Opinion – Pablo Acosta: Trade, regional integration and collaboration: an agenda for Brazil and Latin America

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Opinion – Pablo Acosta: Trade, regional integration and collaboration: an agenda for Brazil and Latin America

In the last two decades there has been steady progress in the regional integration of economies in almost all parts of the world. The levels of regional integration in Latin America, however, are timid compared to other regions. The disproportionately high costs of trade in the region, stemming from outdated trade policies, poor transport and logistics infrastructure, as well as inefficient trade facilitation, are significant obstacles to more effective integration.

Latin American and Caribbean countries continue to have the world’s lowest rates of international trade as a proportion of Gross Domestic Product (43.3% compared to 55.3% for OECD member countries, or 59.4% for Europe and Central Asia, according to the World Development Index 2020). Brazil weighs in on regional performance with a rate of just 32% of international trade in relation to its GDP.

For entrepreneurs, who operate on the principle that time is money, delays in delivering goods represent an agonizing loss of potential earnings. When these delays result in empty factories and idle workers, wasted resources are even more frustrating.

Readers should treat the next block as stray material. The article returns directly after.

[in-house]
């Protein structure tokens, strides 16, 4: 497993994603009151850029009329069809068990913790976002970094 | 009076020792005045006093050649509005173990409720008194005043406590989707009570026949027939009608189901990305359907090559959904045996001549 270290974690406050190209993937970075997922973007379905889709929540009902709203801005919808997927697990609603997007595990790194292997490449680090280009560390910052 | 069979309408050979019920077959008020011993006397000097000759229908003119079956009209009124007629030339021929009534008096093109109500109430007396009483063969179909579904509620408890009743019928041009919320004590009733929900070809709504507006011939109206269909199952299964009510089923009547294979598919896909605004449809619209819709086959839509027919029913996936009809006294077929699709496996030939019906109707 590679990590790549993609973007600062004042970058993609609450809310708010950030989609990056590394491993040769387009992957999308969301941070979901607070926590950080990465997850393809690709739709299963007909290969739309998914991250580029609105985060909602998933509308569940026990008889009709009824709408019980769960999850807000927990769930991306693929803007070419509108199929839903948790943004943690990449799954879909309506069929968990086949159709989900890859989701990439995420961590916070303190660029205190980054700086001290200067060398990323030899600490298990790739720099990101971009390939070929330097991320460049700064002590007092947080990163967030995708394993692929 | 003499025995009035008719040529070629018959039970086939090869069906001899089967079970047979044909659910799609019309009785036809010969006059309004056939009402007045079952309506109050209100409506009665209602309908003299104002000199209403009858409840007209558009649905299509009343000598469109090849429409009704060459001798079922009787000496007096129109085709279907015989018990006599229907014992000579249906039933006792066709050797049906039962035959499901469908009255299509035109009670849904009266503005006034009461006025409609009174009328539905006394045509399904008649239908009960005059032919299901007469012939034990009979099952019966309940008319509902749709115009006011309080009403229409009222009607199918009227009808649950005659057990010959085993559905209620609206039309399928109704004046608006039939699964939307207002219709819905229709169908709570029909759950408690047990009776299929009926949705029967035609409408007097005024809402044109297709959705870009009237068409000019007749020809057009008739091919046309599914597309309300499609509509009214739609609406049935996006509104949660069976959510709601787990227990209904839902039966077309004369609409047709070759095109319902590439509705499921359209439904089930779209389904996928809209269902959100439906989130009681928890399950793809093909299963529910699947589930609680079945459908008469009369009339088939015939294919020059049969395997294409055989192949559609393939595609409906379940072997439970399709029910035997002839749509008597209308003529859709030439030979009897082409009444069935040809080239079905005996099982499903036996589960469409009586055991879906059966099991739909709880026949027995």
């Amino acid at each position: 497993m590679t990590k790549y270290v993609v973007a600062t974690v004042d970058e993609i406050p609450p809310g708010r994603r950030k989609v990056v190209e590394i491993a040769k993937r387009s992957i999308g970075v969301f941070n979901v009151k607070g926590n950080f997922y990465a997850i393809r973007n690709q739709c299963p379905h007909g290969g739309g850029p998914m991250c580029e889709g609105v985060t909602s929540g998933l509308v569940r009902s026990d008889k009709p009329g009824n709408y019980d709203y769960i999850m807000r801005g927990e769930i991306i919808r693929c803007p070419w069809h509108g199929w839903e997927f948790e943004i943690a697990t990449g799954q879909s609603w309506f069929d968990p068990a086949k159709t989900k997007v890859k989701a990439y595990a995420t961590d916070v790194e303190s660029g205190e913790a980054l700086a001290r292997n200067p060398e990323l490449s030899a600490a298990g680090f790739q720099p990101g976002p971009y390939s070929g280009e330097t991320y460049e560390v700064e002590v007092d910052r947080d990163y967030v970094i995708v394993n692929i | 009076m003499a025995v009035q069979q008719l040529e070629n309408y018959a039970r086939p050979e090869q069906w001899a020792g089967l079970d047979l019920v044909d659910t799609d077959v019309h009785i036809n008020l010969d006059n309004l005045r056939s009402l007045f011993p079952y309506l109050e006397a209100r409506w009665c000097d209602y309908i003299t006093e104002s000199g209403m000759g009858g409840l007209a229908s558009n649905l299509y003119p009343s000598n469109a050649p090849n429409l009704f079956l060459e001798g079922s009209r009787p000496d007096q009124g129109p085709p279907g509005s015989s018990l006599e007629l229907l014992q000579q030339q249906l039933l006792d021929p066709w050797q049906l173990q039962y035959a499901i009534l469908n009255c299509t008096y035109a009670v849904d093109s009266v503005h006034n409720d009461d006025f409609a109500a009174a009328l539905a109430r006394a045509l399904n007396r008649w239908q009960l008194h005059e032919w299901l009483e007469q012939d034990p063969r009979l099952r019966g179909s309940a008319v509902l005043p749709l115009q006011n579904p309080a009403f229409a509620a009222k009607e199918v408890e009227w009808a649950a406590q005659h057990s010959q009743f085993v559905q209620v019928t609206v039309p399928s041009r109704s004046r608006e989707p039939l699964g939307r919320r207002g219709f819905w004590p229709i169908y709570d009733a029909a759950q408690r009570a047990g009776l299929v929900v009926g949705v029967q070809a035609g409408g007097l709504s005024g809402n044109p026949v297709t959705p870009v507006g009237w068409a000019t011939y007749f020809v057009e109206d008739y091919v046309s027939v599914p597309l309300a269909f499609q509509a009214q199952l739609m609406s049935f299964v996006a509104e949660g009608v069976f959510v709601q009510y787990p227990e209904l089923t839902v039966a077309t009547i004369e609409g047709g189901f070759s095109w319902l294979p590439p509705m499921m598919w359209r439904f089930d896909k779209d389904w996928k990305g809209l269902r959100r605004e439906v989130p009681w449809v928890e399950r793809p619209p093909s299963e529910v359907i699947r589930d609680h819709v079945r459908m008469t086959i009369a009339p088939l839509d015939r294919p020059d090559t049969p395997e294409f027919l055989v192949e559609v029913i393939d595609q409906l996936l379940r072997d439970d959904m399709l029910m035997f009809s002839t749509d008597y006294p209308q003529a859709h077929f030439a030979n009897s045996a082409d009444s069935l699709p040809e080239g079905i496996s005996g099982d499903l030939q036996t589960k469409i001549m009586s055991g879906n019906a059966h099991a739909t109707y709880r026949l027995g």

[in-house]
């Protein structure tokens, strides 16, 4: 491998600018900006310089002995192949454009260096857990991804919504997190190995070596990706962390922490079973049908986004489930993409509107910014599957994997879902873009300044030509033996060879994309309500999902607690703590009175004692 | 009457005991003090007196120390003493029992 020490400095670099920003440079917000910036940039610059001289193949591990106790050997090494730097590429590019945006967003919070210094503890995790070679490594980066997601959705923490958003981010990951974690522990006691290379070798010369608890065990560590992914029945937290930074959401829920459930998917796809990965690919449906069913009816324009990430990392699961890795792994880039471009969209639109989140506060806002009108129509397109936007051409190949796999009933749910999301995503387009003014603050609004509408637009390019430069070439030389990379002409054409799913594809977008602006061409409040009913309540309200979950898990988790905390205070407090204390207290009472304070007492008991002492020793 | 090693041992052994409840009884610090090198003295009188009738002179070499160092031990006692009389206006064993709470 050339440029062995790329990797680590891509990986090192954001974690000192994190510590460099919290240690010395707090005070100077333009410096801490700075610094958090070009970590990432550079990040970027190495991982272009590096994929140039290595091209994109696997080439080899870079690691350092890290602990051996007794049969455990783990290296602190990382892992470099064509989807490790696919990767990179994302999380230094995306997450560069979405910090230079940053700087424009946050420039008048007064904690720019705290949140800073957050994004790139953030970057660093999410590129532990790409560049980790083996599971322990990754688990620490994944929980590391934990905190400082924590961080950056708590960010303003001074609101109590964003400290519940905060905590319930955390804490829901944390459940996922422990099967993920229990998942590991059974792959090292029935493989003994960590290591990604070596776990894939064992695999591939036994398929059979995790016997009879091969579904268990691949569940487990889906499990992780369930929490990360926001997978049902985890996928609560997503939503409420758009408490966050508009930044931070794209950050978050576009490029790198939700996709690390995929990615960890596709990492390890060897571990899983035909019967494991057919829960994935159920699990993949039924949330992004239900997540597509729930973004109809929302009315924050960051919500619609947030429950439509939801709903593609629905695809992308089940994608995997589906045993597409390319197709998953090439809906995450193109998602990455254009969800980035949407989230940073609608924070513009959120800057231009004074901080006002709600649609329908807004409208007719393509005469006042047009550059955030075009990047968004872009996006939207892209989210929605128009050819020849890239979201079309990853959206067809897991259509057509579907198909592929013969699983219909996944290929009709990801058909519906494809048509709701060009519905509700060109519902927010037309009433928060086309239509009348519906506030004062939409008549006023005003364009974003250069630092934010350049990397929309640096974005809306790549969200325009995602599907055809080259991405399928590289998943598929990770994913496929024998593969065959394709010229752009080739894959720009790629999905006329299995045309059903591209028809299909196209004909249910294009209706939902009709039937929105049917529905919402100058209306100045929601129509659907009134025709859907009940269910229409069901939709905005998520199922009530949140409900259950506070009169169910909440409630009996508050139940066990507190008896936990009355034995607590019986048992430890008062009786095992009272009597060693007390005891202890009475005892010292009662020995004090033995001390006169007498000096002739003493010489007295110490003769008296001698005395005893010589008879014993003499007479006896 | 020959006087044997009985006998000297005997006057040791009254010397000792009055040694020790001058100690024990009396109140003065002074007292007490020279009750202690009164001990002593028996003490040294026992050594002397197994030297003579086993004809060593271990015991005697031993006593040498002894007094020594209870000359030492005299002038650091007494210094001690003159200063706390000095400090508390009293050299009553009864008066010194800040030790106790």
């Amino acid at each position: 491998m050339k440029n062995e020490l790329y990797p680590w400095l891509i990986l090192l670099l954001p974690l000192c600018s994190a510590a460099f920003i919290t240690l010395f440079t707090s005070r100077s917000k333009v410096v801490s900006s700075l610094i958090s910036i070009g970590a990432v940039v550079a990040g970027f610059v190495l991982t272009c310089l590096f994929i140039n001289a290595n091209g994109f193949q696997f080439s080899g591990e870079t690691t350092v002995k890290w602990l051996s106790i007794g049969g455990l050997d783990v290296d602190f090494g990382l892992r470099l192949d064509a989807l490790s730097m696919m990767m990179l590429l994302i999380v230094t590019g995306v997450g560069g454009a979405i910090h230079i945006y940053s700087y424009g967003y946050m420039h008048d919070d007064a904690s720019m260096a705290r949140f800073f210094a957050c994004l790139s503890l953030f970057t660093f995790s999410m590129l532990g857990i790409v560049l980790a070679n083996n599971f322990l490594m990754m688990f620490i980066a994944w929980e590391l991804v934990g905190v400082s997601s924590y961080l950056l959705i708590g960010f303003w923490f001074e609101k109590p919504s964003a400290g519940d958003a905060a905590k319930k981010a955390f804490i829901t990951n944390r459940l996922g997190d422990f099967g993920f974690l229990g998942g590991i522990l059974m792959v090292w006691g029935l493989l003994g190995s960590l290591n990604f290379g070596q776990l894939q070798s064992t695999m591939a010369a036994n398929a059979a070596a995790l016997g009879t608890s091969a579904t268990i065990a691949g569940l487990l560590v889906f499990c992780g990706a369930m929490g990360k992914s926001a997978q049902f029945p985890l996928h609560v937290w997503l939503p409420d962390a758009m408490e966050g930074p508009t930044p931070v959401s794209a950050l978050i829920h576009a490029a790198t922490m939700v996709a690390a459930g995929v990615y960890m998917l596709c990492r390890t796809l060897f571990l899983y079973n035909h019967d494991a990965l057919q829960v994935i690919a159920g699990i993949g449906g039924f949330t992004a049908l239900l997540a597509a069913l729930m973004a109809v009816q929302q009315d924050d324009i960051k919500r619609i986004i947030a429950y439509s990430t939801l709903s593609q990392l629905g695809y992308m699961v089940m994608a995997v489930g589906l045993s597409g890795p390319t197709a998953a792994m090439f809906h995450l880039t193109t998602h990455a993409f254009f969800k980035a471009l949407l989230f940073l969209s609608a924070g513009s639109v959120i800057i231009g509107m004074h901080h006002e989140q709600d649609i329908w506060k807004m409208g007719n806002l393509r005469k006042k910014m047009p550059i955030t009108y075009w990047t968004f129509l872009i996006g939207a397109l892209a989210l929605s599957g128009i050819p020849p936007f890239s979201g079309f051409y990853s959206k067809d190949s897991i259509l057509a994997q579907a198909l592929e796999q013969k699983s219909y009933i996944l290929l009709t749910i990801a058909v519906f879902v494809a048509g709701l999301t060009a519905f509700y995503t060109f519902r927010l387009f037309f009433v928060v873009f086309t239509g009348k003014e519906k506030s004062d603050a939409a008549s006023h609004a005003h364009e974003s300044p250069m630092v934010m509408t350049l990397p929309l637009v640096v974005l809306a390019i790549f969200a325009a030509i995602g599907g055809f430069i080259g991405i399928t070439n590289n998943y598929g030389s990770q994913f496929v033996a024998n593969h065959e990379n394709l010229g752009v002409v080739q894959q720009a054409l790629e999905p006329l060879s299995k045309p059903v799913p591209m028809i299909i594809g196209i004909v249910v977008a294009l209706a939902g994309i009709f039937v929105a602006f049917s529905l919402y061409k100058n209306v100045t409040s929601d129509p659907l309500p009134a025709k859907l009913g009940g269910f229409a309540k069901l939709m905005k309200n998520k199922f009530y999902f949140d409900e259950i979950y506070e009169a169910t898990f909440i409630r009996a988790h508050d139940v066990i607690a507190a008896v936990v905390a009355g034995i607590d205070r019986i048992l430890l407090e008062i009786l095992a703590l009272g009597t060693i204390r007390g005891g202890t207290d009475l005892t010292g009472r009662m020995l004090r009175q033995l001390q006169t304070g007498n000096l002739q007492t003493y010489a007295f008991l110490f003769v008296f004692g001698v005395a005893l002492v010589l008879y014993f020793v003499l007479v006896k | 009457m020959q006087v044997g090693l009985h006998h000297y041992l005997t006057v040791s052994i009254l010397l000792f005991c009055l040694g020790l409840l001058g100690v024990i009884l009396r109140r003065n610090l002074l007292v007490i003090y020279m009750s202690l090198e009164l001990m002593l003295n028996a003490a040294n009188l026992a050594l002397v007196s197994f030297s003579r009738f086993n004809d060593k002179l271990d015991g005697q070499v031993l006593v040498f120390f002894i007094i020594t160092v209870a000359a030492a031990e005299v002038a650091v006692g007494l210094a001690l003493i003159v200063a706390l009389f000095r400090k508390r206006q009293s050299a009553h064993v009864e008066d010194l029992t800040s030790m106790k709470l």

The blame often falls on cumbersome procedures at border controls, unfriendly to business or misaligned with international practices and standards. Modernizing border controls is essential to unlocking countries’ economic potential, increasing competitiveness and positioning the region as an effective trade destination. Trade facilitation and regional integration help local businesses create new jobs and contribute to economic growth.

The Authorized Economic Operator (OAS) program, conceived by the World Customs Organization in 2005 and incorporated into the WTO’s Trade Facilitation Agreement, should bring about a major change in this scenario. OAS programs are among the most effective measures to facilitate intraregional trade and are gaining momentum in Latin America. The requirements for obtaining AEO status are stringent and operators are often evaluated and certified based on their business compliance, financial records, operating systems, communication and information quality, and international supply chain security.